Texas Winter Storm Resources

Texas Winter Storm Homelessness Resources

As Texans continue to experience impacts from the historic 2021 winter storm, you may be looking for ways to help your neighbors or agencies that serve those in need, or looking for help yourself. We have worked as quickly as possible to build a list of resources for service providers and individuals.

Do you see a resource or need unlisted? Please email us to let us know now!

People standing in raincoats and winter gear outside in a parking lot waiting to refill propane tanks.

Looking for ways to give?

Please click the location you’re interested in supporting to toggle organizations and funds currently on the ground helping our housed and unhoused neighbors.

Are we missing your organization? Please contact us to add you to the list of organizations needing support due to the Winter Storm now.

Are we missing your organization? Please contact us to add you to the list of organizations needing support due to the Winter Storm now.

Individual Resources

If you are in need of food in the coming days you are encouraged to dial 2-1-1 or visit 211texas.org. The service should be able to connect those in need with a wide range of services, including food, shelter, and mental health services.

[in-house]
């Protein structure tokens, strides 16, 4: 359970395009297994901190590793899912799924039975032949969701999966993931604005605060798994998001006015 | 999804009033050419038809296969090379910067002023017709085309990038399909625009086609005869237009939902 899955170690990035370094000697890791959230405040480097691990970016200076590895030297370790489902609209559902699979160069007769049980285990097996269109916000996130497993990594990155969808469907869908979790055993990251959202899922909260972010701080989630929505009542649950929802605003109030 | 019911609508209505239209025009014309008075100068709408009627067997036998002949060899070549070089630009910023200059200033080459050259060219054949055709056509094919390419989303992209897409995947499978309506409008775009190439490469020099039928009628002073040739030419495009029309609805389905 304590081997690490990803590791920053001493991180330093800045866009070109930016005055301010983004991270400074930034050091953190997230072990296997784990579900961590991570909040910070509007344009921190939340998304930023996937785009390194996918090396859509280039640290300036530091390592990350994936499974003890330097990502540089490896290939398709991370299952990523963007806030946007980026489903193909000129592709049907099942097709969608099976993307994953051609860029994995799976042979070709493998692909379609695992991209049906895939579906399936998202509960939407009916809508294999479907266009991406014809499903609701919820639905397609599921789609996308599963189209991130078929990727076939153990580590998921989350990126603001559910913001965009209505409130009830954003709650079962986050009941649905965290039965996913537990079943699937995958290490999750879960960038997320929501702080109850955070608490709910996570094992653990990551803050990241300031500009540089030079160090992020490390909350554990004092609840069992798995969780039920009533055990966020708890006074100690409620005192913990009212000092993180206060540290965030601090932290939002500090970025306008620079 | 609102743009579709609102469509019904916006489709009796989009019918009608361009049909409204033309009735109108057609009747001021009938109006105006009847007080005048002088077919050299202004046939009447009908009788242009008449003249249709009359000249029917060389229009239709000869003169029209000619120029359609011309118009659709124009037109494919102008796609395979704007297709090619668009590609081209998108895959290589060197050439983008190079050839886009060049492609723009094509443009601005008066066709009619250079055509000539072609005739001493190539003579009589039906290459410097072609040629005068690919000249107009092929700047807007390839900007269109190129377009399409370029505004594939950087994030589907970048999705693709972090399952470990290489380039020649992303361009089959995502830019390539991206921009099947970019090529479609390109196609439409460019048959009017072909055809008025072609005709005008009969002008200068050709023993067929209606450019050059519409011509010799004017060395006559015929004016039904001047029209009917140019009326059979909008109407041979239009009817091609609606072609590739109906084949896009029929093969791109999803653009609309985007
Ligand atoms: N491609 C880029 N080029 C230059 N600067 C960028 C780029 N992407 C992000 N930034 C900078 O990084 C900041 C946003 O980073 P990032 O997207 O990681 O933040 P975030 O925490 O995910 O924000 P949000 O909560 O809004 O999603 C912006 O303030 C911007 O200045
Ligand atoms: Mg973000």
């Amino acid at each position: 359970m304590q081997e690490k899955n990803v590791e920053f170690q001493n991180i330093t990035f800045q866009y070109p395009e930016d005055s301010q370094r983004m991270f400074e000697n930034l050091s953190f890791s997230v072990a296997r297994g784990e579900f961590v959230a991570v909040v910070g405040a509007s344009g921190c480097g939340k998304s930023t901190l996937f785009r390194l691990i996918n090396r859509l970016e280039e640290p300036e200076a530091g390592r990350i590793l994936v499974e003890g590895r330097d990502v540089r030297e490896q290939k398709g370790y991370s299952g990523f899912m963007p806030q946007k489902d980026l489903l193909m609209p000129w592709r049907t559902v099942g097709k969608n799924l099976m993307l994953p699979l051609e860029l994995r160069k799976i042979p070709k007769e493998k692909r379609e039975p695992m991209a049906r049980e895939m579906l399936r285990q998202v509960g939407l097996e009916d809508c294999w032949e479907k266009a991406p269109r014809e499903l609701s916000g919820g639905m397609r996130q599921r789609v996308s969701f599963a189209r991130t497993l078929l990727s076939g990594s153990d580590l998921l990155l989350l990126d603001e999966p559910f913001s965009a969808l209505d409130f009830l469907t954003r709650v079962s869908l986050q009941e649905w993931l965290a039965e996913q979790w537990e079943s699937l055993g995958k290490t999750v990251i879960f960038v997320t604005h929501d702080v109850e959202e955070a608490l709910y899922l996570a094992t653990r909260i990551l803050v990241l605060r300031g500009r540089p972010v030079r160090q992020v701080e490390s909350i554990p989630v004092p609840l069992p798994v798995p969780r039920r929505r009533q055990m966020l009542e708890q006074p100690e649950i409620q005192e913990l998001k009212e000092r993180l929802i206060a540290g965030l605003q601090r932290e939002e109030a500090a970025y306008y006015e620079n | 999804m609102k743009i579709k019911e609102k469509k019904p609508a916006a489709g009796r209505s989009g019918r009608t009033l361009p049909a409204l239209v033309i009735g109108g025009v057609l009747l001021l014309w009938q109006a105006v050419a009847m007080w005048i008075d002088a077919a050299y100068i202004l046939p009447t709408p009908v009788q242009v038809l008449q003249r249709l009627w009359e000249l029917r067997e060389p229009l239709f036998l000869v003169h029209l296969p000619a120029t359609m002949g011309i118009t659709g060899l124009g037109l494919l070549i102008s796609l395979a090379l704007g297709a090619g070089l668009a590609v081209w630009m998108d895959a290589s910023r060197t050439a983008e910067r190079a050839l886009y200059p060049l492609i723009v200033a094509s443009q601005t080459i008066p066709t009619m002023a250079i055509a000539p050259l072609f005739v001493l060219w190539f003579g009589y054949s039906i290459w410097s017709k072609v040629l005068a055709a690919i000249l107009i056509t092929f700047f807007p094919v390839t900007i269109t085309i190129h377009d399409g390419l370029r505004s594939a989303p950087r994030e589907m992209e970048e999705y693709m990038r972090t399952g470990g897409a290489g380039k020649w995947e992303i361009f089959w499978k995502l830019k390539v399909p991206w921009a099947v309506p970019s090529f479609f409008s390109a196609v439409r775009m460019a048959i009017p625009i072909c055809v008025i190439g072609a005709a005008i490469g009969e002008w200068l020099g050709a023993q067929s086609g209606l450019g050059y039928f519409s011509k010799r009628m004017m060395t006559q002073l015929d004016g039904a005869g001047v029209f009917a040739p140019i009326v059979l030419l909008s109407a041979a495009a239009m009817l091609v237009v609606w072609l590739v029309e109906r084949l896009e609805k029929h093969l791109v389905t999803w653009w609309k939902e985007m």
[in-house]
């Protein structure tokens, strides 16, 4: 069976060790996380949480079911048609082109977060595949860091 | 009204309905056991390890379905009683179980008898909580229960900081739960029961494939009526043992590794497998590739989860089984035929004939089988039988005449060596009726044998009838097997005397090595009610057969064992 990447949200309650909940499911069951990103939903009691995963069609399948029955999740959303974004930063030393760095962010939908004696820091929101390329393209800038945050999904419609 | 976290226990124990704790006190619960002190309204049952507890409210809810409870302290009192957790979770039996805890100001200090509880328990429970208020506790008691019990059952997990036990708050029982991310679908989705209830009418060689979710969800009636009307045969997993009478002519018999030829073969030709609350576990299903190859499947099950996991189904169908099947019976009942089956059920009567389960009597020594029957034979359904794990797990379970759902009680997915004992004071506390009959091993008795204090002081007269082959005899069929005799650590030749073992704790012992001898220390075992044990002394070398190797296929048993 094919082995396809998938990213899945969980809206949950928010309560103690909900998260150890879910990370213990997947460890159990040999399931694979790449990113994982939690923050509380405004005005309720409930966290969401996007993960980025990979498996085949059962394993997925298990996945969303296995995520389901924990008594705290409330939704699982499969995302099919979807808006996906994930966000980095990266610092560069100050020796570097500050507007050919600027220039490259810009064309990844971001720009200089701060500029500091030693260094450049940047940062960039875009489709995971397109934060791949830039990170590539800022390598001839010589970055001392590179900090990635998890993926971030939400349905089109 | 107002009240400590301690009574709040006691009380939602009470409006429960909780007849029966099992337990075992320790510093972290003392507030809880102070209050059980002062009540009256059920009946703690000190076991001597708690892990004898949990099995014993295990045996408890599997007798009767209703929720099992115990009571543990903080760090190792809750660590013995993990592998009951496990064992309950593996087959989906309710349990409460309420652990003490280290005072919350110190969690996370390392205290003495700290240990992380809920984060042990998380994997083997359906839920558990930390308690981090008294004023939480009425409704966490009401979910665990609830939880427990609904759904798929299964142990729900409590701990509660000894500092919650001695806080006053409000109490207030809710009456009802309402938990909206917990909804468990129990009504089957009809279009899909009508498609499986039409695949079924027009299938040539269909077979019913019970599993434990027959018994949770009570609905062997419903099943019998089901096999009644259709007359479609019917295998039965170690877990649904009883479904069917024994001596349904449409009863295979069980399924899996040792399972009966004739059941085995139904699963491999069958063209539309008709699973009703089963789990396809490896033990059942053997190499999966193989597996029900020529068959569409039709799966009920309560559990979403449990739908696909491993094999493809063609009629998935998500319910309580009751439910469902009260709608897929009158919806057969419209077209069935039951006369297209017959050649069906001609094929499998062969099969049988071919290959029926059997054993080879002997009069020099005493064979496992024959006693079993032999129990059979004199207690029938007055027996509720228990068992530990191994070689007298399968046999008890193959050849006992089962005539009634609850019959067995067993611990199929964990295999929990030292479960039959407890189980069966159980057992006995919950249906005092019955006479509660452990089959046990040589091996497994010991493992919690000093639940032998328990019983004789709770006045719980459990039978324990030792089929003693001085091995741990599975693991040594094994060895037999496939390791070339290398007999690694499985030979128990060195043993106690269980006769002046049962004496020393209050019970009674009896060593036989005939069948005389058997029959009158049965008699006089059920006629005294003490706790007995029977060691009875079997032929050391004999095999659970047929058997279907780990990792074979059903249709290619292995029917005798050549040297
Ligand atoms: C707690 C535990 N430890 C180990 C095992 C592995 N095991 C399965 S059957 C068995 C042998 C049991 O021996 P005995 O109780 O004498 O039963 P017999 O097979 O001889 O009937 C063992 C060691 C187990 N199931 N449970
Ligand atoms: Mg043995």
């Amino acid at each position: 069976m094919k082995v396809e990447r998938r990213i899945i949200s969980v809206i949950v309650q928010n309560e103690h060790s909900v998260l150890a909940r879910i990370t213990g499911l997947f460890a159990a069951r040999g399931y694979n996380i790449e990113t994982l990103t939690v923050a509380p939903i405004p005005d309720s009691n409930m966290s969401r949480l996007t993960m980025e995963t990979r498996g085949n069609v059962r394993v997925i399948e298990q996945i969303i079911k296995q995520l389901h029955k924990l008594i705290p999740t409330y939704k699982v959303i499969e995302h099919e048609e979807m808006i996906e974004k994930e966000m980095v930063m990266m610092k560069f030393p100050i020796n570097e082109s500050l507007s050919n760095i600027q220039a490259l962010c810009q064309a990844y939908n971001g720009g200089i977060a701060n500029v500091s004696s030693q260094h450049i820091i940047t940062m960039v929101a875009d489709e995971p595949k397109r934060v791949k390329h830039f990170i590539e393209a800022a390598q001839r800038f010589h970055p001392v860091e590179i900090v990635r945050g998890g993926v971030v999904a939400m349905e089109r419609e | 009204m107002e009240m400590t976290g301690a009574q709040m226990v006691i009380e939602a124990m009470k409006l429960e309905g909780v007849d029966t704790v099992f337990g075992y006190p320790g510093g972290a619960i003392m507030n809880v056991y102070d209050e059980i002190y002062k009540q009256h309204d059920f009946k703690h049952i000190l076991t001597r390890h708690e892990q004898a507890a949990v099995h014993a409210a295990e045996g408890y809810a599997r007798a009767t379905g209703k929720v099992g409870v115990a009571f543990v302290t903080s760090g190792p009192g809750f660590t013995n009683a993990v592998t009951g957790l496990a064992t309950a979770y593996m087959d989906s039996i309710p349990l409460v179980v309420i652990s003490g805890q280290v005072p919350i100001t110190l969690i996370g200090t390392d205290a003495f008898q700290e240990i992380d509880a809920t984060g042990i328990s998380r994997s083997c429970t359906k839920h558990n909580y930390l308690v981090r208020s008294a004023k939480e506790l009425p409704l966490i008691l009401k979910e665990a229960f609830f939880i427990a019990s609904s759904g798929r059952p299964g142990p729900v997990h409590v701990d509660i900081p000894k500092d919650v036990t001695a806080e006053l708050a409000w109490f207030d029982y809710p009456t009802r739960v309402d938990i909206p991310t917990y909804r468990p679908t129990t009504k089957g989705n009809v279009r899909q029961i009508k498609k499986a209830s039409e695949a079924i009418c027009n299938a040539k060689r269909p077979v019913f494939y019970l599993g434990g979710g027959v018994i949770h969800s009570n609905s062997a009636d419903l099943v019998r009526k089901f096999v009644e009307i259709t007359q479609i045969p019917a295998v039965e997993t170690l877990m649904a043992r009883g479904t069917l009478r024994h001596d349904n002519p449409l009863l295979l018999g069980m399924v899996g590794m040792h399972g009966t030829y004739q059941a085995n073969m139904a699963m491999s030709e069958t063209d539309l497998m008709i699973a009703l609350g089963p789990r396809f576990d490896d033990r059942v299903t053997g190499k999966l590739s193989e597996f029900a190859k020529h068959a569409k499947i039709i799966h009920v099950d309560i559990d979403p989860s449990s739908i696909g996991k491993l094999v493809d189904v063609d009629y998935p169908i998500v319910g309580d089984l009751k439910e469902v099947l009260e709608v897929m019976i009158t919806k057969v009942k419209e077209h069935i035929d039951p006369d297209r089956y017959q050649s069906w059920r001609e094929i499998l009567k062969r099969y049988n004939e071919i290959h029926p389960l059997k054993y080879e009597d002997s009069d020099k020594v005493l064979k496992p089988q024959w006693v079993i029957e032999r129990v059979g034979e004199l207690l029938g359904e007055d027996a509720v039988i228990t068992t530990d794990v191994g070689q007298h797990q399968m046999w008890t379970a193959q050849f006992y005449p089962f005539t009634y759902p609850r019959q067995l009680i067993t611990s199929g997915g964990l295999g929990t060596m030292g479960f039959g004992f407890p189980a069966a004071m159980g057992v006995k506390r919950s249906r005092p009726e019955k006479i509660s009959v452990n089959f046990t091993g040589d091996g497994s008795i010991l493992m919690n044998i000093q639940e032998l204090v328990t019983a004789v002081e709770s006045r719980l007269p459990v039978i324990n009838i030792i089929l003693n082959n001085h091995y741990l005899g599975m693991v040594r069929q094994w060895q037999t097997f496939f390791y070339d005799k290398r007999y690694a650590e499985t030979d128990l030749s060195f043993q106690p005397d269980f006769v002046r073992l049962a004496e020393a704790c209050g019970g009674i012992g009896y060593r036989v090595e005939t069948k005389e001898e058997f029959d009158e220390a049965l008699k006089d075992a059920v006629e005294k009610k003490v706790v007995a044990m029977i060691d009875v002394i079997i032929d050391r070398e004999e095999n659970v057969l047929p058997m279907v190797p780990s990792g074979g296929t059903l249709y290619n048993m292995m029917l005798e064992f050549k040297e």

Need to find a specific service in your community?
View this comprehensive index with resources divided by region thanks to @dox_gay. Additionally, view this Texas Mutual Aid Directory for more funds and services organized by region.

People in masks and sweaters sorting through clothing donations

Do you need individual FEMA Assistance?

Below the steps to apply you will find the counties that have been declared for Individual Assistance. You will also find information on how a resident can apply. Assistance can include grants for temporary housing and home repairs, low-cost loans to cover uninsured property losses, and other programs to help individuals and business owners recover from the effects of the disaster. The easiest way is on www.disasterassistance.gov